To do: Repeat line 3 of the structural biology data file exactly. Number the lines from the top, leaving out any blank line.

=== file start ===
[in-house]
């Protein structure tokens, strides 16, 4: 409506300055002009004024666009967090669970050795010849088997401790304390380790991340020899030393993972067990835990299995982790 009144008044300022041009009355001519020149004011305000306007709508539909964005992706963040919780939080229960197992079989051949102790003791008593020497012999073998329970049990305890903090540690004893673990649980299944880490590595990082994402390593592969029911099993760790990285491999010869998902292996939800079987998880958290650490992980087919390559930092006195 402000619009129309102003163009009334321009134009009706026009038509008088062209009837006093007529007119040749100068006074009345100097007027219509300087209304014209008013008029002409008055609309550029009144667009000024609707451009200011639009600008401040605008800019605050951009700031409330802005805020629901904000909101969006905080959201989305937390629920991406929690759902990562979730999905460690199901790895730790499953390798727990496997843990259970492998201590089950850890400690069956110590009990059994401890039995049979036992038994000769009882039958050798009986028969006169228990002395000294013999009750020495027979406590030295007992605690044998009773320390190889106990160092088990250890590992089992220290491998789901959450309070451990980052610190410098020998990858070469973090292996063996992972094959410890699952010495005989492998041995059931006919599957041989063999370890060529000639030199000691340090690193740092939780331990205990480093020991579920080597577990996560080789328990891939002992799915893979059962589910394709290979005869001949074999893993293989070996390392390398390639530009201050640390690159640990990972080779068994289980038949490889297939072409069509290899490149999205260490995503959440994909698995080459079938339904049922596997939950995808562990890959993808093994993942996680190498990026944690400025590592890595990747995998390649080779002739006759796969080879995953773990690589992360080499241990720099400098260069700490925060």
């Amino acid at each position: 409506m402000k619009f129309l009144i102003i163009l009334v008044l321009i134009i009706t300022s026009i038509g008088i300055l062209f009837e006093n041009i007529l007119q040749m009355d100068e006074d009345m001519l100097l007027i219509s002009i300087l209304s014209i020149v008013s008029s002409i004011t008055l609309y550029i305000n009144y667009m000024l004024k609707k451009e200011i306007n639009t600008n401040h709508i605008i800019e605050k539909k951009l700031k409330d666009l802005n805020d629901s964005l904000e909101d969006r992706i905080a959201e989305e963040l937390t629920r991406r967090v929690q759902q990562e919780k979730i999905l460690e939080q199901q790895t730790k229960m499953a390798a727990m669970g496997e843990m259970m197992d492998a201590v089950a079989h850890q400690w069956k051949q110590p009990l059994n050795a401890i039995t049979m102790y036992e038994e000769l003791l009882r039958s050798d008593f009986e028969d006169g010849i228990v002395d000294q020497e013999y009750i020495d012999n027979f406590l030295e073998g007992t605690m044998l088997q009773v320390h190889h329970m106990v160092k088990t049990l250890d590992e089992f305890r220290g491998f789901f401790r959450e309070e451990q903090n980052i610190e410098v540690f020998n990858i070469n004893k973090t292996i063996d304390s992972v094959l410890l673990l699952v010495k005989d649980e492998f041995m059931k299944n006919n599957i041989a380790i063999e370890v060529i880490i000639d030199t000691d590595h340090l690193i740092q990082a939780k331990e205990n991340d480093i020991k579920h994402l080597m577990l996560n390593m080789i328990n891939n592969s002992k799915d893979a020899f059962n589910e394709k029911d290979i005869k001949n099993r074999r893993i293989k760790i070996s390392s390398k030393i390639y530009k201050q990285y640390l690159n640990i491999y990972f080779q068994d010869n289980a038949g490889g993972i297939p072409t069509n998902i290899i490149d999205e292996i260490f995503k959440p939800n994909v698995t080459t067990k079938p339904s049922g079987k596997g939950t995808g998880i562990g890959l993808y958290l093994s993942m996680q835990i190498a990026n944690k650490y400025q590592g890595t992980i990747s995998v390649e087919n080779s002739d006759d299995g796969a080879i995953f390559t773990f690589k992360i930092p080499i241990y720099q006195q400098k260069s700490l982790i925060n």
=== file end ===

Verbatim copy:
């Amino acid at each position: 409506m402000k619009f129309l009144i102003i163009l009334v008044l321009i134009i009706t300022s026009i038509g008088i300055l062209f009837e006093n041009i007529l007119q040749m009355d100068e006074d009345m001519l100097l007027i219509s002009i300087l209304s014209i020149v008013s008029s002409i004011t008055l609309y550029i305000n009144y667009m000024l004024k609707k451009e200011i306007n639009t600008n401040h709508i605008i800019e605050k539909k951009l700031k409330d666009l802005n805020d629901s964005l904000e909101d969006r992706i905080a959201e989305e963040l937390t629920r991406r967090v929690q759902q990562e919780k979730i999905l460690e939080q199901q790895t730790k229960m499953a390798a727990m669970g496997e843990m259970m197992d492998a201590v089950a079989h850890q400690w069956k051949q110590p009990l059994n050795a401890i039995t049979m102790y036992e038994e000769l003791l009882r039958s050798d008593f009986e028969d006169g010849i228990v002395d000294q020497e013999y009750i020495d012999n027979f406590l030295e073998g007992t605690m044998l088997q009773v320390h190889h329970m106990v160092k088990t049990l250890d590992e089992f305890r220290g491998f789901f401790r959450e309070e451990q903090n980052i610190e410098v540690f020998n990858i070469n004893k973090t292996i063996d304390s992972v094959l410890l673990l699952v010495k005989d649980e492998f041995m059931k299944n006919n599957i041989a380790i063999e370890v060529i880490i000639d030199t000691d590595h340090l690193i740092q990082a939780k331990e205990n991340d480093i020991k579920h994402l080597m577990l996560n390593m080789i328990n891939n592969s002992k799915d893979a020899f059962n589910e394709k029911d290979i005869k001949n099993r074999r893993i293989k760790i070996s390392s390398k030393i390639y530009k201050q990285y640390l690159n640990i491999y990972f080779q068994d010869n289980a038949g490889g993972i297939p072409t069509n998902i290899i490149d999205e292996i260490f995503k959440p939800n994909v698995t080459t067990k079938p339904s049922g079987k596997g939950t995808g998880i562990g890959l993808y958290l093994s993942m996680q835990i190498a990026n944690k650490y400025q590592g890595t992980i990747s995998v390649e087919n080779s002739d006759d299995g796969a080879i995953f390559t773990f690589k992360i930092p080499i241990y720099q006195q400098k260069s700490l982790i925060n």